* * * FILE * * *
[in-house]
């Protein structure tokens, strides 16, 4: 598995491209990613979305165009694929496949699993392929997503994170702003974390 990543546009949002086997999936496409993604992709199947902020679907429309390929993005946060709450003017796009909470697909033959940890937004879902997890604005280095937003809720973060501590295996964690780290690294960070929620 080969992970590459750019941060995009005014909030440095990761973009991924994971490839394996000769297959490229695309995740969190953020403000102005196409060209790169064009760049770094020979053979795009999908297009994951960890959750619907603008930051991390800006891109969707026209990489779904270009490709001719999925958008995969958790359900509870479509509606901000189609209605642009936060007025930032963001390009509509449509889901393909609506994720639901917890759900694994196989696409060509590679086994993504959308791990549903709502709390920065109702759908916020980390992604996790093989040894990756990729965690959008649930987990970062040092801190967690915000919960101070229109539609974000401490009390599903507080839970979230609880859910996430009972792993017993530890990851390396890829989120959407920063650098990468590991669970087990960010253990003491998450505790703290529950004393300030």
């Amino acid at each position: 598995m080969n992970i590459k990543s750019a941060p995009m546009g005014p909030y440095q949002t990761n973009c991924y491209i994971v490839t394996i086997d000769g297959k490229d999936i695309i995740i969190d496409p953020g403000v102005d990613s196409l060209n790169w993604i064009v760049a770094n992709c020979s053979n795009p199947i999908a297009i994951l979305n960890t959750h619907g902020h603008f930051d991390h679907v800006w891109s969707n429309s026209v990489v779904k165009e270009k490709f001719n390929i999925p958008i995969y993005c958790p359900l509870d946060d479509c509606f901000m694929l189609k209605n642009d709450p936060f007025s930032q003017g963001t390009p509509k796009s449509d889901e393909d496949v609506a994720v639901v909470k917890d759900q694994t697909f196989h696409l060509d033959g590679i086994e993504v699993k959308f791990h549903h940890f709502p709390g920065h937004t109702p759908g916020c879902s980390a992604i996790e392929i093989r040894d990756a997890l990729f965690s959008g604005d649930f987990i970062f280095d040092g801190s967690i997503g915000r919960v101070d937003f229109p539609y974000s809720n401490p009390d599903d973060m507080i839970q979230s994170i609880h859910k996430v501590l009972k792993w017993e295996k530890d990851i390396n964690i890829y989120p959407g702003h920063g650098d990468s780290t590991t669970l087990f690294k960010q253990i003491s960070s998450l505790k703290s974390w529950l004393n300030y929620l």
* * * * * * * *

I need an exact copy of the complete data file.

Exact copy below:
[in-house]
């Protein structure tokens, strides 16, 4: 598995491209990613979305165009694929496949699993392929997503994170702003974390 990543546009949002086997999936496409993604992709199947902020679907429309390929993005946060709450003017796009909470697909033959940890937004879902997890604005280095937003809720973060501590295996964690780290690294960070929620 080969992970590459750019941060995009005014909030440095990761973009991924994971490839394996000769297959490229695309995740969190953020403000102005196409060209790169064009760049770094020979053979795009999908297009994951960890959750619907603008930051991390800006891109969707026209990489779904270009490709001719999925958008995969958790359900509870479509509606901000189609209605642009936060007025930032963001390009509509449509889901393909609506994720639901917890759900694994196989696409060509590679086994993504959308791990549903709502709390920065109702759908916020980390992604996790093989040894990756990729965690959008649930987990970062040092801190967690915000919960101070229109539609974000401490009390599903507080839970979230609880859910996430009972792993017993530890990851390396890829989120959407920063650098990468590991669970087990960010253990003491998450505790703290529950004393300030």
């Amino acid at each position: 598995m080969n992970i590459k990543s750019a941060p995009m546009g005014p909030y440095q949002t990761n973009c991924y491209i994971v490839t394996i086997d000769g297959k490229d999936i695309i995740i969190d496409p953020g403000v102005d990613s196409l060209n790169w993604i064009v760049a770094n992709c020979s053979n795009p199947i999908a297009i994951l979305n960890t959750h619907g902020h603008f930051d991390h679907v800006w891109s969707n429309s026209v990489v779904k165009e270009k490709f001719n390929i999925p958008i995969y993005c958790p359900l509870d946060d479509c509606f901000m694929l189609k209605n642009d709450p936060f007025s930032q003017g963001t390009p509509k796009s449509d889901e393909d496949v609506a994720v639901v909470k917890d759900q694994t697909f196989h696409l060509d033959g590679i086994e993504v699993k959308f791990h549903h940890f709502p709390g920065h937004t109702p759908g916020c879902s980390a992604i996790e392929i093989r040894d990756a997890l990729f965690s959008g604005d649930f987990i970062f280095d040092g801190s967690i997503g915000r919960v101070d937003f229109p539609y974000s809720n401490p009390d599903d973060m507080i839970q979230s994170i609880h859910k996430v501590l009972k792993w017993e295996k530890d990851i390396n964690i890829y989120p959407g702003h920063g650098d990468s780290t590991t669970l087990f690294k960010q253990i003491s960070s998450l505790k703290s974390w529950l004393n300030y929620l």